Manage better by getting to know members of your team in their working environment.
Picture a boss in a lavish office with sumptuous leather furniture and wood-paneled walls. He's sitting behind a huge desk full of important work that needs his attention. He's far too busy to be concerned with anything outside his office walls: there's enough happening within!
This type of boss can be intimidating and unapproachable. Yet, this is a common scenario in many organizations.
What type of boss would you like to be? Do you want to be remote and bask in your own importance? Or do you want to know what's happening out there "in the trenches"?
As a boss, you can be admired for your wisdom, knowledge and expertise without being distant and disconnected.
If you build a wall around yourself, your team may not gain from your experience, and this can undermine problem solving and decision making. Being connected can be a major factor for success: The more connected you are, the better you can understand what motivates members of your team, analyze what's really going on, and find solutions that meet the needs of your people and your company.
To get connected and stay connected, you need to walk around and talk to your team, work alongside them, ask questions, and be there to help when needed. This practice has been called Management By Wandering Around (or Management By Walking About) – MBWA for short.
William Hewlett and David Packard, founders of Hewlett Packard (HP), famously used this approach in their company. Tom Peters, in his wildly successful 1982 book In Search of Excellence, included lessons learned from HP and other companies that used a similar style – and the term MBWA immediately became popular.
Since then, Management By Wandering Around has never really gone out of fashion. If you use MBWA, you can increase the following:
Despite its obvious benefits, use of MBWA has been hit-and-miss. To be successful, it takes more than simply strolling through your office, warehouse, or production facility. MBWA isn't a "walk in the park": It's a determined and genuine effort to understand your staff, what they do, and what you can do to make their work more effective.
Don't just do MBWA because you feel it's an obligation – this probably won't work very well. You have to truly want to get to know your staff and operations, and you have to commit to following up concerns and seeking continuous improvement.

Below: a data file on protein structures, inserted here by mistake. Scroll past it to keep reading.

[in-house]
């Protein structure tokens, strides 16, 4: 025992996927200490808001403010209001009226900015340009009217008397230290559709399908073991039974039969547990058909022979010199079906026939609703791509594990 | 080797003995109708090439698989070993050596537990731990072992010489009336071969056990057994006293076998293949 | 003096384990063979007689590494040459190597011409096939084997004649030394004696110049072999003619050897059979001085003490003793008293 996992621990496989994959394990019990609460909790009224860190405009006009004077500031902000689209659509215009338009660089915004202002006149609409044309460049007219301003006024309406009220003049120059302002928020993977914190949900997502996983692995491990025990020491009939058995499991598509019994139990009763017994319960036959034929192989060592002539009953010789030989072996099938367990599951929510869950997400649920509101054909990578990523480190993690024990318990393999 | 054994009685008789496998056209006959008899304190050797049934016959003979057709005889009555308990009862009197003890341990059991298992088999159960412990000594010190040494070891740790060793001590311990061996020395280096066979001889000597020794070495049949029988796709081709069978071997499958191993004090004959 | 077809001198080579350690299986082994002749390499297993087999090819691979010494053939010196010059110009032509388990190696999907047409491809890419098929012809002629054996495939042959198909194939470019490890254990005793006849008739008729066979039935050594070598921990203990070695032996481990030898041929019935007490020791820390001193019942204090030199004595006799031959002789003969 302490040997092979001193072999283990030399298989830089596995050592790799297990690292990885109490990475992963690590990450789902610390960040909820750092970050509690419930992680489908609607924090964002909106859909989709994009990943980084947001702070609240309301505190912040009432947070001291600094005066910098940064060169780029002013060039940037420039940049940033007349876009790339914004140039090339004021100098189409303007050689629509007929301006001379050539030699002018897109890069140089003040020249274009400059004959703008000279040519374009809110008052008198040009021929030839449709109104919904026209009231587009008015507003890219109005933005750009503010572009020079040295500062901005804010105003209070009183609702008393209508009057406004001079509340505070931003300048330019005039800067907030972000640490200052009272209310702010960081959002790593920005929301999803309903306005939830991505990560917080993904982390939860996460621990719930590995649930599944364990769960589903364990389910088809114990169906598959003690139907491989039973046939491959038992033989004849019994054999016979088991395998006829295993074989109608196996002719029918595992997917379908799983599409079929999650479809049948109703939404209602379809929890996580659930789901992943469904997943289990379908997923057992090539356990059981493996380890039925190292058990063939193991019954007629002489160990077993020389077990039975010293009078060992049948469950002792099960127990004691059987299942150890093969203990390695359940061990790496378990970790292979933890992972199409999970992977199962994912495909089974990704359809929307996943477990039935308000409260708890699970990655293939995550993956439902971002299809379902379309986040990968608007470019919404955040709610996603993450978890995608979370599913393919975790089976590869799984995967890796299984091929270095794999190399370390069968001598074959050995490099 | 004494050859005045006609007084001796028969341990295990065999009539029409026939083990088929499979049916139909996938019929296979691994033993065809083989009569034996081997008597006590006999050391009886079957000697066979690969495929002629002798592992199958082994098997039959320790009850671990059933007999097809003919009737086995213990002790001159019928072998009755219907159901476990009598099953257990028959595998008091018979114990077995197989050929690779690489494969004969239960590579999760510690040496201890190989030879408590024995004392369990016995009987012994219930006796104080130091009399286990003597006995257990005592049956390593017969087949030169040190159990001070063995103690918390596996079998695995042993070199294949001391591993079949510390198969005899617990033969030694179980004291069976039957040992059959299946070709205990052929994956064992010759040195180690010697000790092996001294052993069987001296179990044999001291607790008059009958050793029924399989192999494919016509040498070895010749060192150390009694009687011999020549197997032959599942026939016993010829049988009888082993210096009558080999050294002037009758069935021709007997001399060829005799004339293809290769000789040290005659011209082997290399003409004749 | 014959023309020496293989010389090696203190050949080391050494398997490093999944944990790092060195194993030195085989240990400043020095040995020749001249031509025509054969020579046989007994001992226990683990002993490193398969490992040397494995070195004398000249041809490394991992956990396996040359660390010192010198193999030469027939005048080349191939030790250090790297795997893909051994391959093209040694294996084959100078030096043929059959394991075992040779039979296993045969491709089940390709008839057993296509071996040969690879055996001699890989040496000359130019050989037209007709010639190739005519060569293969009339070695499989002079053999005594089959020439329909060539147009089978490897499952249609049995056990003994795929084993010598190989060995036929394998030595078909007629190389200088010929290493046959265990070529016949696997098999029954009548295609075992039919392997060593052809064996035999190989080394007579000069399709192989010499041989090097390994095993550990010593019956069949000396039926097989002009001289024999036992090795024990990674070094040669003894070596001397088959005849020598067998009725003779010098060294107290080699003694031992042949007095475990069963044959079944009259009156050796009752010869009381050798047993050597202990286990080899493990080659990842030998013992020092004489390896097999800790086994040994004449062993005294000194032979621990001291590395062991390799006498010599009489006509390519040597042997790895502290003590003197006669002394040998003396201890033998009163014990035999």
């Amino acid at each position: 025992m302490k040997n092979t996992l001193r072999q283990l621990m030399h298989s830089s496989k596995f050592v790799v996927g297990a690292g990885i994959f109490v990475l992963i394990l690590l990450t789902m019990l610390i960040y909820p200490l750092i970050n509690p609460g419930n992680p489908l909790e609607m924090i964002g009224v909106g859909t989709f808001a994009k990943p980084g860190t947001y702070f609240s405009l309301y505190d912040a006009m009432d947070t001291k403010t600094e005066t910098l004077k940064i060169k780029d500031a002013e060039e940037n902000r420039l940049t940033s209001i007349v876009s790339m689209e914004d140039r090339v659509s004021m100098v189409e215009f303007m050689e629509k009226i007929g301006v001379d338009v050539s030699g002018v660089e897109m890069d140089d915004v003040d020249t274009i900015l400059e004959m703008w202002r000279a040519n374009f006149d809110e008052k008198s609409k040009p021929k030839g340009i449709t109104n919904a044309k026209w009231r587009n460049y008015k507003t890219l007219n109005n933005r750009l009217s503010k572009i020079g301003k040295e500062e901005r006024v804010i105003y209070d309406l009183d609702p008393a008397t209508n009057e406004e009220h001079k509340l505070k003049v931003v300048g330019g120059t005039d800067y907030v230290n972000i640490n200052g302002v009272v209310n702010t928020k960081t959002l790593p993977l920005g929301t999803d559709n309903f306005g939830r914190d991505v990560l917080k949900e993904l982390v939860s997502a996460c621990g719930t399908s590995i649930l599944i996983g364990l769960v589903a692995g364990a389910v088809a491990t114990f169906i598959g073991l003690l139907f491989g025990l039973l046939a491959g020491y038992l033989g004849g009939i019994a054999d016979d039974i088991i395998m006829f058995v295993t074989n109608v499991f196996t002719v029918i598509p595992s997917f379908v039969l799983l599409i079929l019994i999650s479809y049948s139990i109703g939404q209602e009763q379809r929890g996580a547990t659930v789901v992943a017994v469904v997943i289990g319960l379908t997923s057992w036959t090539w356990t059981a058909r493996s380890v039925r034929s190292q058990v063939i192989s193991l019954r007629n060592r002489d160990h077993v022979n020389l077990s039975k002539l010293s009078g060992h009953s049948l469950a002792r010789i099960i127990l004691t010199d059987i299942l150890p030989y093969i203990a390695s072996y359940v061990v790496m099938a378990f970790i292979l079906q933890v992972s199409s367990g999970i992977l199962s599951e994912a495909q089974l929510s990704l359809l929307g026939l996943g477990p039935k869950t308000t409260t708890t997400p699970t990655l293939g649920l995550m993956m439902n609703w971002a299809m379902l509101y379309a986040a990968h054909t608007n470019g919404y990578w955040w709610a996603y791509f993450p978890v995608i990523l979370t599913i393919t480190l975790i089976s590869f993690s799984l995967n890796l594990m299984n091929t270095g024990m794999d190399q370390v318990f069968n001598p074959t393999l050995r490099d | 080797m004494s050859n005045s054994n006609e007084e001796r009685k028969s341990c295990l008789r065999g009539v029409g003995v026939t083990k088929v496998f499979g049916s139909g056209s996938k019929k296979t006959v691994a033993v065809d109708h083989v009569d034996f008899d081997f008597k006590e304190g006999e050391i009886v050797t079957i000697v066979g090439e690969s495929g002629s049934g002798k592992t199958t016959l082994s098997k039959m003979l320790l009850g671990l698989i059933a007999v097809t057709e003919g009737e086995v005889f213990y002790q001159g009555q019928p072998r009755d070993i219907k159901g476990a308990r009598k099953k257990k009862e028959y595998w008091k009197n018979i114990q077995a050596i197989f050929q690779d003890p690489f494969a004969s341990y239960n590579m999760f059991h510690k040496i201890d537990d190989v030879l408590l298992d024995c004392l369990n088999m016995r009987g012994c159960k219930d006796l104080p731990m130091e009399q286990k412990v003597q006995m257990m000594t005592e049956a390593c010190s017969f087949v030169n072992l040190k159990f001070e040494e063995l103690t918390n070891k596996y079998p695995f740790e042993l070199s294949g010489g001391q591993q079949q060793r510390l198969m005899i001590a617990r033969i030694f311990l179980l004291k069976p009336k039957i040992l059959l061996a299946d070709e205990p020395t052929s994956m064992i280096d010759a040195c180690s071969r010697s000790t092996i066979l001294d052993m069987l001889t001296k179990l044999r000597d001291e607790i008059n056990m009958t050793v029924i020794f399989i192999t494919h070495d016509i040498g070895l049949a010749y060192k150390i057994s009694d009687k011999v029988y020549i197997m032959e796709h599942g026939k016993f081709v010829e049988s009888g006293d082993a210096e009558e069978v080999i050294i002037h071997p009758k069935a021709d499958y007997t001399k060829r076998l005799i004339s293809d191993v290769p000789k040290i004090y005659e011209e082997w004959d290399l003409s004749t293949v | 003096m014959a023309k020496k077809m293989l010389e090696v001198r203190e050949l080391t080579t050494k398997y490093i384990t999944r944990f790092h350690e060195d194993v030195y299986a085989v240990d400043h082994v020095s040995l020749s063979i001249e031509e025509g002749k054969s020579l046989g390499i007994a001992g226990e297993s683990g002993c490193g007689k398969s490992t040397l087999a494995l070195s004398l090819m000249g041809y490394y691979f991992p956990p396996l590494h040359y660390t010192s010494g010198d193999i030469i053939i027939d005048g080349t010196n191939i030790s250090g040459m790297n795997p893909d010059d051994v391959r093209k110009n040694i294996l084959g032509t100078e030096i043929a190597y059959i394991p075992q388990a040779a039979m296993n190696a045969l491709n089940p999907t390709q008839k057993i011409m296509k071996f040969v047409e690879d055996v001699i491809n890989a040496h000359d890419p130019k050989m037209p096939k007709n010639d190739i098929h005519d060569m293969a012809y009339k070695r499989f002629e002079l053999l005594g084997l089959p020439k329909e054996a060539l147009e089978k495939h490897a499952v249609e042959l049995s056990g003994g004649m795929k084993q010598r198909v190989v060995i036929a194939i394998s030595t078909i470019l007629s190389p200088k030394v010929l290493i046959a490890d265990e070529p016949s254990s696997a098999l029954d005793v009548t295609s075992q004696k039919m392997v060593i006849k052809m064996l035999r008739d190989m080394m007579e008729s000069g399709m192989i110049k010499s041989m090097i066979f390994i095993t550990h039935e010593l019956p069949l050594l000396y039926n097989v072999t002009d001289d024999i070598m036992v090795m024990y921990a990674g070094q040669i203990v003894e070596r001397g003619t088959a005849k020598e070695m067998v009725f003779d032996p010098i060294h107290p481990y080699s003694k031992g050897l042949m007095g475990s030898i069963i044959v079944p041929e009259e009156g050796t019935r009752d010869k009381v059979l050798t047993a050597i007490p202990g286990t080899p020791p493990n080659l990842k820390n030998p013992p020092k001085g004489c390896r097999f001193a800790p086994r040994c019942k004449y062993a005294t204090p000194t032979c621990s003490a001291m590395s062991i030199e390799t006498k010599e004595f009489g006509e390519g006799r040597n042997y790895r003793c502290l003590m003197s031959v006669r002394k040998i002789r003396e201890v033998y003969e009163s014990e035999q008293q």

These "wandering around" tips can help you get started:
To implement MBWA throughout your company, consider making it one element of your managers' performance evaluations. What gets measured gets done! If supervisors work far away from the staff they manage, consider moving them, or giving them a second office that's closer to where the work is done. If managers work near their staff, they may be more approachable.
Management By Wandering Around can be an effective and practical way to keep up with what's happening within your team and your organization.
Make the effort to get out and build relationships with your staff. This can pay off significantly with the information you'll gather and the trust you'll build. A team spirit can naturally develop when you show a genuine interest in your people and their work. It's also a great way to keep the company's vision alive at all levels. It's easy, economical. and a whole lot of fun!
How can you use Management By Wandering Around to help you achieve your leadership goals? Ask yourself the following:
Many of these tips were suggested by Mind Tools Club members, who discussed MBWA there in the Career Cafe forum. So thanks again to Shackledog, lulu, weeze, and chepkemoi!
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